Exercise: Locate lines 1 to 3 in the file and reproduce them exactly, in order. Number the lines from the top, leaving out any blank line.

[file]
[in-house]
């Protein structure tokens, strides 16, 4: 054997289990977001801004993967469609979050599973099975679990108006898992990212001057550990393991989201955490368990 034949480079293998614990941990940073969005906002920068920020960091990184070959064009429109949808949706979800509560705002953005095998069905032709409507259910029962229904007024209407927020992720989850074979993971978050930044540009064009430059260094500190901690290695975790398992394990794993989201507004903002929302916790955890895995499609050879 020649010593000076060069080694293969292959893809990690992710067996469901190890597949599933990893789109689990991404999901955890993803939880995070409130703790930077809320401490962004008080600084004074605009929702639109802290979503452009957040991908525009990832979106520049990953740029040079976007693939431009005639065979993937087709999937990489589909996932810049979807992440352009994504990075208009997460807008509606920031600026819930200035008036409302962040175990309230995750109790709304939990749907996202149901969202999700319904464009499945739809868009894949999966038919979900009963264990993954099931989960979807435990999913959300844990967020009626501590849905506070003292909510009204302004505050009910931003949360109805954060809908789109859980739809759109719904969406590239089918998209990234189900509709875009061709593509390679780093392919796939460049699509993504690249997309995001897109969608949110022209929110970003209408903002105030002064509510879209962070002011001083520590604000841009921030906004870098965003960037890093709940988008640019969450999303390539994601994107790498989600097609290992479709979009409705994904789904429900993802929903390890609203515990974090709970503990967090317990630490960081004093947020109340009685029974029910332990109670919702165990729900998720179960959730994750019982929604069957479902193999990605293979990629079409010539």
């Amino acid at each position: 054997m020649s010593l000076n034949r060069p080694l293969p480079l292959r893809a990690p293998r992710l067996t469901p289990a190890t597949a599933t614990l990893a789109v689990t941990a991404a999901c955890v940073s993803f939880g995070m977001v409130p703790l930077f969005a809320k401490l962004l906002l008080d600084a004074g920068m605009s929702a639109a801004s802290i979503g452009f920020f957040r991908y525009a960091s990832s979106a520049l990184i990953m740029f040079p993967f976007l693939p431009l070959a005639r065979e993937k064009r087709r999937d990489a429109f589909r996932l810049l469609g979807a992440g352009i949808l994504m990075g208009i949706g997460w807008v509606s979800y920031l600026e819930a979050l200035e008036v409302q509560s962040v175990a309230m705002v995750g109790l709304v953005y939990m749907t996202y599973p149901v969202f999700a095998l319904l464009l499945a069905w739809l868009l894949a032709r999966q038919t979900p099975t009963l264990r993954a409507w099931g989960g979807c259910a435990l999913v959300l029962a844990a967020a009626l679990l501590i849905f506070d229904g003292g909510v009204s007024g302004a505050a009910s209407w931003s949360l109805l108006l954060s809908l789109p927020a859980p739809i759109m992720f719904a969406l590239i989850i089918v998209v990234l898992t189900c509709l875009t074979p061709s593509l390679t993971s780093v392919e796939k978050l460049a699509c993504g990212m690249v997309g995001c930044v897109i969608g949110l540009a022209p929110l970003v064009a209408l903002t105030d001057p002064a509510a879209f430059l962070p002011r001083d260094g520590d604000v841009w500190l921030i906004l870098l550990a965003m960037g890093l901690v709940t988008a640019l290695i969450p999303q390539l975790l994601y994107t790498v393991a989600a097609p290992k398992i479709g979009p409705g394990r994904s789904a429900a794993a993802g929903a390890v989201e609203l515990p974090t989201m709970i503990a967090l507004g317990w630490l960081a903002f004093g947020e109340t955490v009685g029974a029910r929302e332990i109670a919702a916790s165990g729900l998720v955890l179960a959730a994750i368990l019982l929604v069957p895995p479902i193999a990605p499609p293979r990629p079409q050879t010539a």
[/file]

[in-house]
């Protein structure tokens, strides 16, 4: 054997289990977001801004993967469609979050599973099975679990108006898992990212001057550990393991989201955490368990 034949480079293998614990941990940073969005906002920068920020960091990184070959064009429109949808949706979800509560705002953005095998069905032709409507259910029962229904007024209407927020992720989850074979993971978050930044540009064009430059260094500190901690290695975790398992394990794993989201507004903002929302916790955890895995499609050879 020649010593000076060069080694293969292959893809990690992710067996469901190890597949599933990893789109689990991404999901955890993803939880995070409130703790930077809320401490962004008080600084004074605009929702639109802290979503452009957040991908525009990832979106520049990953740029040079976007693939431009005639065979993937087709999937990489589909996932810049979807992440352009994504990075208009997460807008509606920031600026819930200035008036409302962040175990309230995750109790709304939990749907996202149901969202999700319904464009499945739809868009894949999966038919979900009963264990993954099931989960979807435990999913959300844990967020009626501590849905506070003292909510009204302004505050009910931003949360109805954060809908789109859980739809759109719904969406590239089918998209990234189900509709875009061709593509390679780093392919796939460049699509993504690249997309995001897109969608949110022209929110970003209408903002105030002064509510879209962070002011001083520590604000841009921030906004870098965003960037890093709940988008640019969450999303390539994601994107790498989600097609290992479709979009409705994904789904429900993802929903390890609203515990974090709970503990967090317990630490960081004093947020109340009685029974029910332990109670919702165990729900998720179960959730994750019982929604069957479902193999990605293979990629079409010539």
């Amino acid at each position: 054997m020649s010593l000076n034949r060069p080694l293969p480079l292959r893809a990690p293998r992710l067996t469901p289990a190890t597949a599933t614990l990893a789109v689990t941990a991404a999901c955890v940073s993803f939880g995070m977001v409130p703790l930077f969005a809320k401490l962004l906002l008080d600084a004074g920068m605009s929702a639109a801004s802290i979503g452009f920020f957040r991908y525009a960091s990832s979106a520049l990184i990953m740029f040079p993967f976007l693939p431009l070959a005639r065979e993937k064009r087709r999937d990489a429109f589909r996932l810049l469609g979807a992440g352009i949808l994504m990075g208009i949706g997460w807008v509606s979800y920031l600026e819930a979050l200035e008036v409302q509560s962040v175990a309230m705002v995750g109790l709304v953005y939990m749907t996202y599973p149901v969202f999700a095998l319904l464009l499945a069905w739809l868009l894949a032709r999966q038919t979900p099975t009963l264990r993954a409507w099931g989960g979807c259910a435990l999913v959300l029962a844990a967020a009626l679990l501590i849905f506070d229904g003292g909510v009204s007024g302004a505050a009910s209407w931003s949360l109805l108006l954060s809908l789109p927020a859980p739809i759109m992720f719904a969406l590239i989850i089918v998209v990234l898992t189900c509709l875009t074979p061709s593509l390679t993971s780093v392919e796939k978050l460049a699509c993504g990212m690249v997309g995001c930044v897109i969608g949110l540009a022209p929110l970003v064009a209408l903002t105030d001057p002064a509510a879209f430059l962070p002011r001083d260094g520590d604000v841009w500190l921030i906004l870098l550990a965003m960037g890093l901690v709940t988008a640019l290695i969450p999303q390539l975790l994601y994107t790498v393991a989600a097609p290992k398992i479709g979009p409705g394990r994904s789904a429900a794993a993802g929903a390890v989201e609203l515990p974090t989201m709970i503990a967090l507004g317990w630490l960081a903002f004093g947020e109340t955490v009685g029974a029910r929302e332990i109670a919702a916790s165990g729900l998720v955890l179960a959730a994750i368990l019982l929604v069957p895995p479902i193999a990605p499609p293979r990629p079409q050879t010539a």